Also, in the documents available from the city of Korta (Rajasthan) there is a mention of a conversion of a large group to Jainism by Acharya Shree Ratna Prabha Suri in Osian in the Vira Nirvana Samvat 70 after Mahaviraís Nirvana.
Therefore, from the several historical accounts, it appears that Acharya Shree Ratna Prabha Suri, a leader of Lord Jain Tirthankar Parshvanath’s sect, established the Oswal Gaccha in the Vira Nirvana Samvat 70 after Bhagwan Mahavira’s nirvana.
Around 10th or 12th century AD, because of adverse natural conditions, a small number of these Oswal Mahajans left the village of Osian in search of better life and migrated to Sindh – what now is called West Pakistan & southern part of Rajasthan i.e. Bhinmal, Jalore, Raniwara, Sanchore. The conditions in Sindh were not any better. So, continued the migration southwards into Kutch, now a part of the State of Gujarat and settled in Vagad district. Later on, some moved to Kanthi district and onwards into other parts of Gujarat. Today, although many Oswal Jains visit Osian, there is a legend that all Jains must leave by sunset or risk being cursed. Today, very few Oswals actually live in Osian.
The original Kshatriyas were joined by people from other castes as Jainism grew as a philosophy. During the course of Indian history, Oswals are known to have played an important part in assisting many Hindu and Muslim princely states to finance their activities. Many Mughal administrations have placed great value on the Oswals ability to generate revenue. Many Oswals won patronage from various Mughal emperors due to their strong presence in commercial activities.
An Oswal immigrant who is said to have exercised decisive role in a series of events which culminated in the Battle of Plassey was Jagat Sheth a title bestowed upon him by the Mughal emperor, Aurangzeb and who in revenge of a personal outrage financed and sided with the East India Company to bring about the downfall of Siraj-Ud-Daulah leading to the East India Company’s primacy in Bengal.
Within the caste hierarchy of the Oswals there are sub-groupings of Panca, Dasa and Visa, which mean five (5), ten (10) and twenty (20) respectively. These sub-groupings refer to various caste endogamic structures within the Oswals.
Another sub-group of Oswals within the Kutch and Halar areas of present-day Gujarat complete the non-marwari speaking group. These primarily speak Kutchi or Gujarati as their mother tongue. Over the preceding centuries, many Halar based Oswal families migrated first to East Africa and then to the U. K and have founded distinct close-knit societies in these countries.
Town of Shrimalpur (currently known as Bhinmal) was established during the time of Shree Mahavir Swami. The town was initially adopted by wealthy, high category and intelligent people, hence the name SHREEMALPUR. It is believed that this area was a luxury and enjoyment place for Laxmi Devi. Majority of residents of Shrimalpur belong to Brahmin and Vaishya caste. Back then, Shrimalpur used to compete with Avanti and Rajgruhi in terms of the prosperity of the town.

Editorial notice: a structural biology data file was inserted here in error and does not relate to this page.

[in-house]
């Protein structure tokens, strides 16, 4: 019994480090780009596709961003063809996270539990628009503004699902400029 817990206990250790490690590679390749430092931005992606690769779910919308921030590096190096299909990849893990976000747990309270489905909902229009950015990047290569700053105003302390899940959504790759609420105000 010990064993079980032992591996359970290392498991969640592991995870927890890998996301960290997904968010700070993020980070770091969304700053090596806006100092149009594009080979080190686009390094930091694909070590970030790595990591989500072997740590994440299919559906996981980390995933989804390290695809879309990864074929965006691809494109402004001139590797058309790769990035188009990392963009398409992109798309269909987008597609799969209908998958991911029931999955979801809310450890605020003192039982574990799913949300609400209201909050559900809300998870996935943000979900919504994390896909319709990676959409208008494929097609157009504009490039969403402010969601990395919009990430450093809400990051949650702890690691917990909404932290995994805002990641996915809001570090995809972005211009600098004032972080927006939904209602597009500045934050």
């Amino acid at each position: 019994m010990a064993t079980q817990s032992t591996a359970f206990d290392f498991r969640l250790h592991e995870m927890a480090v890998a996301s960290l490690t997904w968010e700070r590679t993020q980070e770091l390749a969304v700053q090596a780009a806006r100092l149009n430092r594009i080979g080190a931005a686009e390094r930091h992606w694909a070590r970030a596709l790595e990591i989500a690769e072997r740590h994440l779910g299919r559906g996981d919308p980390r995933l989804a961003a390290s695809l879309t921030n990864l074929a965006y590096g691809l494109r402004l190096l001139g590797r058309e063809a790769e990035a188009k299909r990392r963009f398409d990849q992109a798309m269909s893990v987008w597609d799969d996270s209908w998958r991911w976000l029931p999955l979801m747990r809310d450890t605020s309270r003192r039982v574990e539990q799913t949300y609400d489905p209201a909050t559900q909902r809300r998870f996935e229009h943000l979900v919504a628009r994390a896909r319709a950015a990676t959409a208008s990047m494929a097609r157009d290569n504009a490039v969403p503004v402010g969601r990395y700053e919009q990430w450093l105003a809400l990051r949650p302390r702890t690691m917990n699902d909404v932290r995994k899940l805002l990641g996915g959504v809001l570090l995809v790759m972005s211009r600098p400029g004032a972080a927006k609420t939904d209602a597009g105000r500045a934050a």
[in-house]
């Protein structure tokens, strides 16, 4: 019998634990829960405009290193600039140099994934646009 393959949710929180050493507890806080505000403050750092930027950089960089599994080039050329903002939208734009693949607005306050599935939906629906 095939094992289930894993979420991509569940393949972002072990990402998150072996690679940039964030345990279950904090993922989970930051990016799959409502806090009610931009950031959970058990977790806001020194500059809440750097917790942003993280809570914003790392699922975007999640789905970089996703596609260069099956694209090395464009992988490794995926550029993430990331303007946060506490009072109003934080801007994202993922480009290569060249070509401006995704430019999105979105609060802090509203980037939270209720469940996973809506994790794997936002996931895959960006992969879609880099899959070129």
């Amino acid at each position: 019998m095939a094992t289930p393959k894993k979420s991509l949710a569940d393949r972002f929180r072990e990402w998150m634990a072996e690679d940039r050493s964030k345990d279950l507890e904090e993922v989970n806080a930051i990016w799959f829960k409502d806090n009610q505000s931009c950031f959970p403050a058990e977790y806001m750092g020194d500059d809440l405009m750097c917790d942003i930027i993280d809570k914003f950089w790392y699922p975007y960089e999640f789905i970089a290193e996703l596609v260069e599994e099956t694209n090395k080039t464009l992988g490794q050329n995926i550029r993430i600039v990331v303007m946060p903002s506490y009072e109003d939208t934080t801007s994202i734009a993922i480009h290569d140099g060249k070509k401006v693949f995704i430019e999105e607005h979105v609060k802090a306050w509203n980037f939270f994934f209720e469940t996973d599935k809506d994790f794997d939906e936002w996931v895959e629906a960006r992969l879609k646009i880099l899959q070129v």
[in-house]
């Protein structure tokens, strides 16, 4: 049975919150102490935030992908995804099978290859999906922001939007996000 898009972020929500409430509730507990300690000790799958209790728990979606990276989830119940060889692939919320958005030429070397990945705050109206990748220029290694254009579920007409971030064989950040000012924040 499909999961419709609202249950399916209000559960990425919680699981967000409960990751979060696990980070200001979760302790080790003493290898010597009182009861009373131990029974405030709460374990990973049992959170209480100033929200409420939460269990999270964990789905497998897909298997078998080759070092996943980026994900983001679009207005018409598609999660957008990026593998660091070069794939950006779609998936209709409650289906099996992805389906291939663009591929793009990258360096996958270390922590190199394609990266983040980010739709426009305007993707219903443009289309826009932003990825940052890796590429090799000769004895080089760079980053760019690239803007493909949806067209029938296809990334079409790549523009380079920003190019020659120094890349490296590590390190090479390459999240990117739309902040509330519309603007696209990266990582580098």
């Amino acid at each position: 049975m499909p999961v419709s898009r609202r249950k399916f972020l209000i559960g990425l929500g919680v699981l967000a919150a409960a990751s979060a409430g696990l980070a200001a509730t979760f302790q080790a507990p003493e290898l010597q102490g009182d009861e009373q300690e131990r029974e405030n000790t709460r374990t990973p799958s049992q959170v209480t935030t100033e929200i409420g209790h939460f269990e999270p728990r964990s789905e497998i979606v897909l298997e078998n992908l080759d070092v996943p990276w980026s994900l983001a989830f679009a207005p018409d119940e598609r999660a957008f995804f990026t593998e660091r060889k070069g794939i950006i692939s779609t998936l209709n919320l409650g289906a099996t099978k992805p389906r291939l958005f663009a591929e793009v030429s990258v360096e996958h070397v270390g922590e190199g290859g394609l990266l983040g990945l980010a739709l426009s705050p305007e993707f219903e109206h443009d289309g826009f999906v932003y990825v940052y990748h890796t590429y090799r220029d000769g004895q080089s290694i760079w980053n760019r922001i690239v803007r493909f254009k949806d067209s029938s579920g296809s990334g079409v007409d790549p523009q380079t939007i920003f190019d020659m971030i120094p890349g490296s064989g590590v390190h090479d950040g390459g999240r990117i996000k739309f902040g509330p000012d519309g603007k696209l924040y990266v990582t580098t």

It is believed that the origin of three groups of Swetambar Jain followers – Shrimal, Porwal and Oswal is Rajasthan and the centre of the origin is Shrimalnagar.
Trade (Business) and Social Situations
Acharya Swayamprabhsuri and Ratnaprabhsuri educated people to live day-to-day life with the care of incurring as little sin as possible. sin. Followers were encouraged to undertake business where production, storage and transport are done with least sin. Over, time, followers developed kindness and a helping attitude toward others. In times of need, people used to donate food and money to less fortunate people. They believed that even hurting truly little to any soul is a sin. All the creatures of nature were being treated the same as they all were. Jain followers at that time used to be very wealthy so that even King’s Wealth was not as much as some of the business people’s. People used to spend their wealth helping the poor and building temples. Majority of the business network of India was under Jain follower’s hand. This is how the Acharya Swayamprabhasuriji converted around 80,000 Rajputs and Brahmans into Jain Followers.
It is worth reminding you that Acharya Swayamprabhsuri originated Shrimal and Porwal clans (Jain Followers) 57 years after Shree Mahavir Swami’s Nirvana, while Acharya Ratnaprabhsuri originated Oswal group 70 years after that.Other Acharyas originated Agrawal, Khandelwal, Baderwal etc. clans who followed Jainism.
Ashish is currently in his final year of B. Tech (Civil). In addition to pursuing civil engineering, he is a tech enthusiast and has a passion for classical music that is the reason for him being a successful founder of website “Jain Lyrics Official”.
Source: Shree Abhinav Mahavir Dham, Oshwal Nairobi.